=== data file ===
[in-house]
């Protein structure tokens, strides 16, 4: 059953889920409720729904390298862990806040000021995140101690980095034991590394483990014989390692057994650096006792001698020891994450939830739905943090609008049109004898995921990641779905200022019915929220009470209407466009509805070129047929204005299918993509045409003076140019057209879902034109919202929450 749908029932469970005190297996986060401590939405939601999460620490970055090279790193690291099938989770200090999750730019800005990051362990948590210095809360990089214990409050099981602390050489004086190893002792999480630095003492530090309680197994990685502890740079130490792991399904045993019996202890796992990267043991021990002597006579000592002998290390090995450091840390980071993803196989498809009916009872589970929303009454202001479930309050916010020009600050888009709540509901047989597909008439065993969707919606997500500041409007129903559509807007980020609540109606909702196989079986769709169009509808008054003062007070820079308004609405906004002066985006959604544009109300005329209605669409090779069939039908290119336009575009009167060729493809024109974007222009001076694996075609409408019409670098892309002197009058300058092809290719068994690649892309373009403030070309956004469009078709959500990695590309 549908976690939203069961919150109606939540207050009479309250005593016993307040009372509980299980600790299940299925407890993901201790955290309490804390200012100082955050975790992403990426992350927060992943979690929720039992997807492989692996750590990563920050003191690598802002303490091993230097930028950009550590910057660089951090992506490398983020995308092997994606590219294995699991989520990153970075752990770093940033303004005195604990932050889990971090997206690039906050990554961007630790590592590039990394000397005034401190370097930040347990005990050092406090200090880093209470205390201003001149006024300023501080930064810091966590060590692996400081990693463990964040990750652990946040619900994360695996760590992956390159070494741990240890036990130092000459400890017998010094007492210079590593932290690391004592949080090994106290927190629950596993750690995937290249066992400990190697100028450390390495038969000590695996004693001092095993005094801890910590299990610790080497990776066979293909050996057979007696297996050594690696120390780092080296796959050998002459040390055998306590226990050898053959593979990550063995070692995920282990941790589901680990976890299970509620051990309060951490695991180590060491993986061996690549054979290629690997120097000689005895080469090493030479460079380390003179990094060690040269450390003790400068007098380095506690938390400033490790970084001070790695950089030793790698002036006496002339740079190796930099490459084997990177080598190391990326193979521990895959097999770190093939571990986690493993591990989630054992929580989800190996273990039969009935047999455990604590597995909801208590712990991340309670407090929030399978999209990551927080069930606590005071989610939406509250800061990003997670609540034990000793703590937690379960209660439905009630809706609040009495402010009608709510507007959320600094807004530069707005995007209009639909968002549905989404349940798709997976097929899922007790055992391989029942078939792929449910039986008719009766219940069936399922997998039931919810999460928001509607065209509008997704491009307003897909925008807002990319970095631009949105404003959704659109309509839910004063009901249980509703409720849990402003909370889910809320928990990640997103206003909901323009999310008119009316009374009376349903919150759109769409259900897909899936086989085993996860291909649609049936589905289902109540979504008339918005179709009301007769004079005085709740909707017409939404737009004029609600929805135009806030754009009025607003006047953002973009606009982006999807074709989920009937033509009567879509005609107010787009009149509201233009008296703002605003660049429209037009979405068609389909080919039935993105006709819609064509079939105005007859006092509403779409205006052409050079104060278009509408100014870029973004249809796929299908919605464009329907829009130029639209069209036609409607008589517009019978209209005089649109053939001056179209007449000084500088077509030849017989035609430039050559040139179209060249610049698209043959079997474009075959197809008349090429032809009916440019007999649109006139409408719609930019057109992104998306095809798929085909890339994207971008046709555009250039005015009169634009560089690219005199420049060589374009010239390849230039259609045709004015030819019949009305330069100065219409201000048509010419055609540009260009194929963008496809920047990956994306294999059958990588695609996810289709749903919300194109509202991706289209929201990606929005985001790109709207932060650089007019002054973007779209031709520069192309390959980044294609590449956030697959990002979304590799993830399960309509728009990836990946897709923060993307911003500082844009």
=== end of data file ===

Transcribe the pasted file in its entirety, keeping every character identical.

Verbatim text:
[in-house]
């Protein structure tokens, strides 16, 4: 059953889920409720729904390298862990806040000021995140101690980095034991590394483990014989390692057994650096006792001698020891994450939830739905943090609008049109004898995921990641779905200022019915929220009470209407466009509805070129047929204005299918993509045409003076140019057209879902034109919202929450 749908029932469970005190297996986060401590939405939601999460620490970055090279790193690291099938989770200090999750730019800005990051362990948590210095809360990089214990409050099981602390050489004086190893002792999480630095003492530090309680197994990685502890740079130490792991399904045993019996202890796992990267043991021990002597006579000592002998290390090995450091840390980071993803196989498809009916009872589970929303009454202001479930309050916010020009600050888009709540509901047989597909008439065993969707919606997500500041409007129903559509807007980020609540109606909702196989079986769709169009509808008054003062007070820079308004609405906004002066985006959604544009109300005329209605669409090779069939039908290119336009575009009167060729493809024109974007222009001076694996075609409408019409670098892309002197009058300058092809290719068994690649892309373009403030070309956004469009078709959500990695590309 549908976690939203069961919150109606939540207050009479309250005593016993307040009372509980299980600790299940299925407890993901201790955290309490804390200012100082955050975790992403990426992350927060992943979690929720039992997807492989692996750590990563920050003191690598802002303490091993230097930028950009550590910057660089951090992506490398983020995308092997994606590219294995699991989520990153970075752990770093940033303004005195604990932050889990971090997206690039906050990554961007630790590592590039990394000397005034401190370097930040347990005990050092406090200090880093209470205390201003001149006024300023501080930064810091966590060590692996400081990693463990964040990750652990946040619900994360695996760590992956390159070494741990240890036990130092000459400890017998010094007492210079590593932290690391004592949080090994106290927190629950596993750690995937290249066992400990190697100028450390390495038969000590695996004693001092095993005094801890910590299990610790080497990776066979293909050996057979007696297996050594690696120390780092080296796959050998002459040390055998306590226990050898053959593979990550063995070692995920282990941790589901680990976890299970509620051990309060951490695991180590060491993986061996690549054979290629690997120097000689005895080469090493030479460079380390003179990094060690040269450390003790400068007098380095506690938390400033490790970084001070790695950089030793790698002036006496002339740079190796930099490459084997990177080598190391990326193979521990895959097999770190093939571990986690493993591990989630054992929580989800190996273990039969009935047999455990604590597995909801208590712990991340309670407090929030399978999209990551927080069930606590005071989610939406509250800061990003997670609540034990000793703590937690379960209660439905009630809706609040009495402010009608709510507007959320600094807004530069707005995007209009639909968002549905989404349940798709997976097929899922007790055992391989029942078939792929449910039986008719009766219940069936399922997998039931919810999460928001509607065209509008997704491009307003897909925008807002990319970095631009949105404003959704659109309509839910004063009901249980509703409720849990402003909370889910809320928990990640997103206003909901323009999310008119009316009374009376349903919150759109769409259900897909899936086989085993996860291909649609049936589905289902109540979504008339918005179709009301007769004079005085709740909707017409939404737009004029609600929805135009806030754009009025607003006047953002973009606009982006999807074709989920009937033509009567879509005609107010787009009149509201233009008296703002605003660049429209037009979405068609389909080919039935993105006709819609064509079939105005007859006092509403779409205006052409050079104060278009509408100014870029973004249809796929299908919605464009329907829009130029639209069209036609409607008589517009019978209209005089649109053939001056179209007449000084500088077509030849017989035609430039050559040139179209060249610049698209043959079997474009075959197809008349090429032809009916440019007999649109006139409408719609930019057109992104998306095809798929085909890339994207971008046709555009250039005015009169634009560089690219005199420049060589374009010239390849230039259609045709004015030819019949009305330069100065219409201000048509010419055609540009260009194929963008496809920047990956994306294999059958990588695609996810289709749903919300194109509202991706289209929201990606929005985001790109709207932060650089007019002054973007779209031709520069192309390959980044294609590449956030697959990002979304590799993830399960309509728009990836990946897709923060993307911003500082844009």